Within a year, I became acutely aware of how much time I wasted in that eight-hour day, by virtue of being shackled to a tracing pad, turning out layouts, then pacing, waiting for more to do. I could have compressed my output into one quarter of any given day. Nor was I interested in store politics or office gossip, or eating tuna fish sandwiches in an employee cafeteria. Most importantly, I wanted my art to be both final and in full view. I wanted to be in The New York Times.
One evening my fellow bullpen pals and I were informed that we needed to stay past 6:00 and look productive for a visit from someone higher-up than the art department. There was no deadline to meet, nothing to do in advance. It was all for show. Normally I would have complied. It was in my DNA: to please.
Nope, I decided. I don’t get paid enough, and I am not in the actors’ union. Lauri R. and I put on our coats and left. We were done. For the day, and, it turned out, forever. Fired. That’s when I found out I was entitled to unemployment benefits. The term “full-time freelance” glared in full oxymoronic splendor in the eyes of New York State, and I learned through the grapevine that a new precedent was set for the treatment of future fashion layout artists. That wasn’t my intent, but I have to say it felt satisfying.
From then on, I would use my time and talents as I saw fit. I worked from home (mostly) and had my art published in newspapers and books and magazines. I even had a weekly assignment illustrating the Times Tuesday Style section’s “By Design” column.
In the coming years, under new Lord & Taylor art direction, I would be hired to do illustrated banners for the main floor, and my own creative calligraphy would be used in full-page store ads. I would never be a Dorothy Hood or Fred Greenhill for Lord & Taylor, but I took pleasure in knowing I had reconciled my relationship with this grande dame of a department store, who was midwife to my evolving into the fashion illustrator I eventually became.
By the millennium, I sadly realized that my city was no longer my muse. I had witnessed it turning into something glossy and predictable, almost a suburban mall. Lord & Taylor was still standing, if only literally (it would be declared a landmark in 2007, and not a moment too soon, with financial free fall just a year away). I was losing my own sense of direction as a middle-aged career illustrator, and headed up the Hudson to a small industrial town to pursue more personal art. The final slam of the door came on September 11, 2001.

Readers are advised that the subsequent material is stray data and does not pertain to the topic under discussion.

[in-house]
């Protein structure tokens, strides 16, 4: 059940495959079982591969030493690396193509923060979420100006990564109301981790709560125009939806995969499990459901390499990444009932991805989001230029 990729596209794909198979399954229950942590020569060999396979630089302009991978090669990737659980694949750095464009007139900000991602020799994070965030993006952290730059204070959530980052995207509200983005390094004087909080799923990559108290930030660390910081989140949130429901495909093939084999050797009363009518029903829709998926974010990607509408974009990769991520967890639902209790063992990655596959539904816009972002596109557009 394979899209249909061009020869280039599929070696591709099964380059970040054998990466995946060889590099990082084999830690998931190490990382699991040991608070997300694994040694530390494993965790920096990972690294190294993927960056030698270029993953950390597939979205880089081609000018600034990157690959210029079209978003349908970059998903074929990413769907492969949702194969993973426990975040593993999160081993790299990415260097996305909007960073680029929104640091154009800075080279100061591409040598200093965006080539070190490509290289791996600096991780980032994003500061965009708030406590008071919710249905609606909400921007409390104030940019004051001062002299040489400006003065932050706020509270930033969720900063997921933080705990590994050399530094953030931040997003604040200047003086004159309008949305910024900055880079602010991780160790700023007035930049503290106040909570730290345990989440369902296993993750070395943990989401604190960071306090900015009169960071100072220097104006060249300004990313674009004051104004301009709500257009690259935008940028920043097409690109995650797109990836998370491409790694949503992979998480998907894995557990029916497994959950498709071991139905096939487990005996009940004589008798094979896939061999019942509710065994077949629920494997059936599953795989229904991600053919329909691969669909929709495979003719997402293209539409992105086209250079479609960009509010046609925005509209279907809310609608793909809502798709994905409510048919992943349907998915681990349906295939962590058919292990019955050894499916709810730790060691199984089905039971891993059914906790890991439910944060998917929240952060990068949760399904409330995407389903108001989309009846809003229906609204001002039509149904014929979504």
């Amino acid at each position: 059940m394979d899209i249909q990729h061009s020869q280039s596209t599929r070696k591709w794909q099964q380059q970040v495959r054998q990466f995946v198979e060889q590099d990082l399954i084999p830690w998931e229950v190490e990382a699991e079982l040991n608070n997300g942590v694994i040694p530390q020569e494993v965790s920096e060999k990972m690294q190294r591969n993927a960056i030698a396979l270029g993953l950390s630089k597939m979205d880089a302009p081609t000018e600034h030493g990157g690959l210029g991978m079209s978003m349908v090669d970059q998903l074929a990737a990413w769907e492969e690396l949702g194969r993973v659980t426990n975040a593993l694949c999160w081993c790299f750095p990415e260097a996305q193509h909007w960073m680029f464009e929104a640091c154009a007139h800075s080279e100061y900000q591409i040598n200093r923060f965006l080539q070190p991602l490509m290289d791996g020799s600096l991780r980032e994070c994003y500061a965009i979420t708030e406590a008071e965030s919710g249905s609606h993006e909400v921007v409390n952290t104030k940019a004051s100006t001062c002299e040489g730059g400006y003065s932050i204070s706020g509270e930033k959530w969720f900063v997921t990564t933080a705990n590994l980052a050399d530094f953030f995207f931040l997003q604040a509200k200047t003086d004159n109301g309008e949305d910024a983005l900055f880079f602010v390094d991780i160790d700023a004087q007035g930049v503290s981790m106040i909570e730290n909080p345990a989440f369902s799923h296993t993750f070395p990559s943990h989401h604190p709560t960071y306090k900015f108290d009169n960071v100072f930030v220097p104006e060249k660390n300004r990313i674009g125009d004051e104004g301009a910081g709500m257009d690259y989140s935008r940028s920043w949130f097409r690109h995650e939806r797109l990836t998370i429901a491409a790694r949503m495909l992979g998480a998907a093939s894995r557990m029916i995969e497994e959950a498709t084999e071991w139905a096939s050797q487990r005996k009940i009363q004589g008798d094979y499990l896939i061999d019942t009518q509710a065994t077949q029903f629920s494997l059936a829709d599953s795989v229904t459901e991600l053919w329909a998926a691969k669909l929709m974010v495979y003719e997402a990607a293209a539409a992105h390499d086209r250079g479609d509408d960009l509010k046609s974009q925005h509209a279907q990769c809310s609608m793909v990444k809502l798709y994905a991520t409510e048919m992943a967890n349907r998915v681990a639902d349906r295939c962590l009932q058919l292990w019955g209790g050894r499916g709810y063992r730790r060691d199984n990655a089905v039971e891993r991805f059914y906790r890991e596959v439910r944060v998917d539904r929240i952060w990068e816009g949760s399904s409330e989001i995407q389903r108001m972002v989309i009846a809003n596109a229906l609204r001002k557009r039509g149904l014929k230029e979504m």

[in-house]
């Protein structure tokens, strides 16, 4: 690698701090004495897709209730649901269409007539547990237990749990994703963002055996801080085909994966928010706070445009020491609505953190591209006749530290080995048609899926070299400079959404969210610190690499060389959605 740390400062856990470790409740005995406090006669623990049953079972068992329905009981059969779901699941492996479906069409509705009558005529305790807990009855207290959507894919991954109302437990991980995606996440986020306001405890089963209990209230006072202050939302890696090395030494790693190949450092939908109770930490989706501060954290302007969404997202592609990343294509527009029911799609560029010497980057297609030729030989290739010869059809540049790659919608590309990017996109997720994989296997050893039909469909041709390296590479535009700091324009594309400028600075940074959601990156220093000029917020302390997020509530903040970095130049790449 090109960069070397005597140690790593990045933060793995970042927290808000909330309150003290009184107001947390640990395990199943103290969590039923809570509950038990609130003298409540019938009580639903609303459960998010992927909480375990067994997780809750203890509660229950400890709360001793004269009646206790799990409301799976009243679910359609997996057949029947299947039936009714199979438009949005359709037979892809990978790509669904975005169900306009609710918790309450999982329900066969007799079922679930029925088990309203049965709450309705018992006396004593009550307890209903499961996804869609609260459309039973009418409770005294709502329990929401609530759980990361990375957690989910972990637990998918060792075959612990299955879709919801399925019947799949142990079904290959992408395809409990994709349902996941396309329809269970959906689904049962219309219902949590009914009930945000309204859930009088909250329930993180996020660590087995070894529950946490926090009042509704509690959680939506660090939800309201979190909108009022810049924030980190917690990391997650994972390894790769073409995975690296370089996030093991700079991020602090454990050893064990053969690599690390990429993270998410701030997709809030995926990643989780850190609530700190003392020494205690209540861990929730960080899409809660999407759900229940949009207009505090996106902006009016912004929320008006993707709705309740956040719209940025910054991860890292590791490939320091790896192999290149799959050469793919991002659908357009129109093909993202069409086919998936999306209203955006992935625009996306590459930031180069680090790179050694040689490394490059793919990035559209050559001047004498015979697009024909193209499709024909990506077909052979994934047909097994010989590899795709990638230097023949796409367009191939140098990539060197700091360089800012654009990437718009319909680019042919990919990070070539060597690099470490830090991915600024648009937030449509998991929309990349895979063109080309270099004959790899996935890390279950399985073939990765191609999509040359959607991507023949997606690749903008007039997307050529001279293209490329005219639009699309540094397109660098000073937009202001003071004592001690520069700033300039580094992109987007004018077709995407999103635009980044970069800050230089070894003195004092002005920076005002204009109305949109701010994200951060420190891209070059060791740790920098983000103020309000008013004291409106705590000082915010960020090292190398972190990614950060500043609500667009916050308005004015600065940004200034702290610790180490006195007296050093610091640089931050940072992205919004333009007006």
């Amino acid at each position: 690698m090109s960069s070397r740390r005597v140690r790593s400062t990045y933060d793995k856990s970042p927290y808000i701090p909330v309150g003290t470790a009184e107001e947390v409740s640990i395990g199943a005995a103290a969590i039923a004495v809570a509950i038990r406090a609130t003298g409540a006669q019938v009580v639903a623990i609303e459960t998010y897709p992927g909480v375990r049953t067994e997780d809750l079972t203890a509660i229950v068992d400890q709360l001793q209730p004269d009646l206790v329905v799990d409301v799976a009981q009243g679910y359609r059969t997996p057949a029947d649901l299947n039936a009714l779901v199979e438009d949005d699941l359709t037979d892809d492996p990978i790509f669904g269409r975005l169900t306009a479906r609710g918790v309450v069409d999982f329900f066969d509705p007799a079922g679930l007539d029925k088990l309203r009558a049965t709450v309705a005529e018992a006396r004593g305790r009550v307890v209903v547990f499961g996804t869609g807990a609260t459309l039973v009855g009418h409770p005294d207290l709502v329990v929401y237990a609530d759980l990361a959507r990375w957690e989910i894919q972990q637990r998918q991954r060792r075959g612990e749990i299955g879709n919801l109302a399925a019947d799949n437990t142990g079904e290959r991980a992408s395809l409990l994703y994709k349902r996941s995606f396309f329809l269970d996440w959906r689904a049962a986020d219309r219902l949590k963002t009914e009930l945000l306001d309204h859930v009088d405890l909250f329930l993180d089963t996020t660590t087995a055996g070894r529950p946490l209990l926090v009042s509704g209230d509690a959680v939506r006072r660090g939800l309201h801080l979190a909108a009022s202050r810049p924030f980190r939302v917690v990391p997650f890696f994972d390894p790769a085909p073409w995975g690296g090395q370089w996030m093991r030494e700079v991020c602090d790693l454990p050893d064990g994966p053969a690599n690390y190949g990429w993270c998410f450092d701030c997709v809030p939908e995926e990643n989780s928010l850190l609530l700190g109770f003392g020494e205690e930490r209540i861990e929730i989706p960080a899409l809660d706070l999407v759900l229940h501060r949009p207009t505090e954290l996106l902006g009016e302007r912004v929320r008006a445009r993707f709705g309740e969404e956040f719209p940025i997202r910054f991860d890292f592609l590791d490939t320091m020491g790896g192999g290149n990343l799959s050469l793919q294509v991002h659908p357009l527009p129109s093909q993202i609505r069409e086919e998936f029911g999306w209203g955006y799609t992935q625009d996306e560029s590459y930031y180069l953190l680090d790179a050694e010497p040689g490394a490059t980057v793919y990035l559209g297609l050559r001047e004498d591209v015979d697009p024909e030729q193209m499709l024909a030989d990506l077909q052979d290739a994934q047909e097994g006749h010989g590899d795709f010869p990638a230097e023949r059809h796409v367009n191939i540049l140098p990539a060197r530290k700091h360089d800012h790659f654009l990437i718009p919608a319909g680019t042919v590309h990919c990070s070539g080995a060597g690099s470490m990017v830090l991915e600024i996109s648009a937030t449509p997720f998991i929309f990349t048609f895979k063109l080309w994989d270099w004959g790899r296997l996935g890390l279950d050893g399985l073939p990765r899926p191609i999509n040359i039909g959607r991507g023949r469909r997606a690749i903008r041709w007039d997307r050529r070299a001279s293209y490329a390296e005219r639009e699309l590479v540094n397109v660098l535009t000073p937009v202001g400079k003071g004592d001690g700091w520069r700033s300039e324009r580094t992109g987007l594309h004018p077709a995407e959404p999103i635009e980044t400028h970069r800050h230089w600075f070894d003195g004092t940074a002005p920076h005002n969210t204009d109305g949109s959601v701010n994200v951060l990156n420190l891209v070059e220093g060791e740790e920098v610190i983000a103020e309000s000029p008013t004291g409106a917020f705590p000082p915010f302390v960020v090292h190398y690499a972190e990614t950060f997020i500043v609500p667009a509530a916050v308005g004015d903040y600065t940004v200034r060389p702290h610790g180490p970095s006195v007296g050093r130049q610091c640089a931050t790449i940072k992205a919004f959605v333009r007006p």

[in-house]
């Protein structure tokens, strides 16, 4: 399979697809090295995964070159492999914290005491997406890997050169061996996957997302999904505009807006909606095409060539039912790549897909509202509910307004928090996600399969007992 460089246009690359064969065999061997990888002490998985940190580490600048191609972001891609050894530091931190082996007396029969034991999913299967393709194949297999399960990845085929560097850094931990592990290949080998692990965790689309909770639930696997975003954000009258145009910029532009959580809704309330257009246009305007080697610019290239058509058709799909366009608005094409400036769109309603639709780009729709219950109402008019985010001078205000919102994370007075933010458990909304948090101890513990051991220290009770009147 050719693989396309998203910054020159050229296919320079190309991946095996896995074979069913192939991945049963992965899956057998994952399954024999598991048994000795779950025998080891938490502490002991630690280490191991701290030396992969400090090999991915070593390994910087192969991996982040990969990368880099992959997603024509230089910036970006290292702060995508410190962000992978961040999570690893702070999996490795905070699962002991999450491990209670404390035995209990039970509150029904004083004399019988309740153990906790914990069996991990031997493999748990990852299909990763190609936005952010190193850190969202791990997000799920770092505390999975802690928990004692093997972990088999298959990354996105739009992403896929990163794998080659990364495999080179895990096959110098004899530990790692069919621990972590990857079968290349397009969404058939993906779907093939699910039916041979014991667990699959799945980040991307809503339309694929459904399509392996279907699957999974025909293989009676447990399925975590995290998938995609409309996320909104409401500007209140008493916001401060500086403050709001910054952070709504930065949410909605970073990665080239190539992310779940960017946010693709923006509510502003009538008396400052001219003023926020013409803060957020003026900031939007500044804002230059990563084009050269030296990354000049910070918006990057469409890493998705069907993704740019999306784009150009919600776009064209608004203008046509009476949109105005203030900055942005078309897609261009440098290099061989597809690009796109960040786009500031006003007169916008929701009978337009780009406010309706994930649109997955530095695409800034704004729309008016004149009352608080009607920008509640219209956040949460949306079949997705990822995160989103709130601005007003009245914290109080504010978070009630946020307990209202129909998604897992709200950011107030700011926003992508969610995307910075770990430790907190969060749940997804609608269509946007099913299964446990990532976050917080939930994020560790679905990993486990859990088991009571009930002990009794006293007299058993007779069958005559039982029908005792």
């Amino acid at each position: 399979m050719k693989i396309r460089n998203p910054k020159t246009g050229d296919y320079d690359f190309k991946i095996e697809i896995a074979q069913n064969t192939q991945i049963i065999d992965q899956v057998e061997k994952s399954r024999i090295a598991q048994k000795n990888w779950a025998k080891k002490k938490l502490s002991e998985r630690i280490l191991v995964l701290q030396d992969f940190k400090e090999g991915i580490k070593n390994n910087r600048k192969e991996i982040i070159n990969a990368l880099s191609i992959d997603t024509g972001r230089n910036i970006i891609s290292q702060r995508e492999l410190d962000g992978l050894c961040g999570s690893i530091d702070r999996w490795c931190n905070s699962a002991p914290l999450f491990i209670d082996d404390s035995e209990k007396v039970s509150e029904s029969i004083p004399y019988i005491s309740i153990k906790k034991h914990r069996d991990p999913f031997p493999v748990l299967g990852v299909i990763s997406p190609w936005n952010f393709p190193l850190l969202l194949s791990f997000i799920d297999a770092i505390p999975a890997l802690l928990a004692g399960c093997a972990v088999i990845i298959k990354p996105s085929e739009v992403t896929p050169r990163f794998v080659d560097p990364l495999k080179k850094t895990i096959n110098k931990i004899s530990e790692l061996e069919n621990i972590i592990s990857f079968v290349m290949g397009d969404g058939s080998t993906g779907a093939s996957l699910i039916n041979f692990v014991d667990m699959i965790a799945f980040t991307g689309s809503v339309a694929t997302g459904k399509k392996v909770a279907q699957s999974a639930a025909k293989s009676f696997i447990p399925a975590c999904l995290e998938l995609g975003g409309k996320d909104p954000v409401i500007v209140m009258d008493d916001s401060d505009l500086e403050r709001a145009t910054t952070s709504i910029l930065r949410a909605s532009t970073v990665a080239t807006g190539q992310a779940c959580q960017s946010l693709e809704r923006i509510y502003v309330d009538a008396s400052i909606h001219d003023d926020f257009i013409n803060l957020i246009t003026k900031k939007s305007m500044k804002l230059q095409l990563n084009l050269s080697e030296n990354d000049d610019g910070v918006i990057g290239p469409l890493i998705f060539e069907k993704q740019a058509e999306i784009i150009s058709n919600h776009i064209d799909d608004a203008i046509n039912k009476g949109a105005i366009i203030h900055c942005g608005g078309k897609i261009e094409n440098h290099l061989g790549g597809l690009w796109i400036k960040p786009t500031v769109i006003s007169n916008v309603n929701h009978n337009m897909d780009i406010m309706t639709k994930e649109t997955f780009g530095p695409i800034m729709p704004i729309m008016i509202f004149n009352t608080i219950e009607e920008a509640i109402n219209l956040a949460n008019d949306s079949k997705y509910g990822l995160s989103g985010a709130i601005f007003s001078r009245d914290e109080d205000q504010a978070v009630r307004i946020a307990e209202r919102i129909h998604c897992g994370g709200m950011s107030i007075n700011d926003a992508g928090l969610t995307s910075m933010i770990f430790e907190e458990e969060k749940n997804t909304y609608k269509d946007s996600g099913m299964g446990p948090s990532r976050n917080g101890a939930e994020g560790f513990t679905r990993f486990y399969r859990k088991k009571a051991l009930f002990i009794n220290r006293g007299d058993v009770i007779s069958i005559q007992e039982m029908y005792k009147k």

A decade ago, Lord & Taylor offered one last, fraying grasp to my former self. “Rebranding” became the term of the hour. Everyone was doing it, shaking off the dust and damage. Or trying to. Ad campaigns were now conducted as internet popularity contests, and I succumbed to entering the Lord & Taylor logo contest. The American Beauty rose was to be given a facelift, and I found myself in the final rounds. In the not-so-recent past, a creative director would have commissioned the art, and paid well. Now we were in a world of thumbs-up clicks, and I just didn’t have the stomach for soliciting votes on social media. And “Think of the exposure you’ll get” didn’t pay the mortgage.
Nowadays, I mostly archive, organize, and downsize. Somewhere in my attic are those banners with my art that used to hang over the Fifth Avenue entrance—where once upon a time, I sat in Landlubber bell-bottoms, rustling through my Army Navy bag, sipping coffee, waiting for the store to open.
I recently ventured back to Lord & Taylor’s liquidation sale. A sign by the elevators drew me in: Fixtures – 10th floor. I got off on what might have been the same floor where I had worked forty years before and peered around. Ghosts appeared in the form of white china cups and saucers packed in boxes. I couldn’t bear to buy even one set. After all, I am downsizing—everything but my memories.
copyright Sharon Watts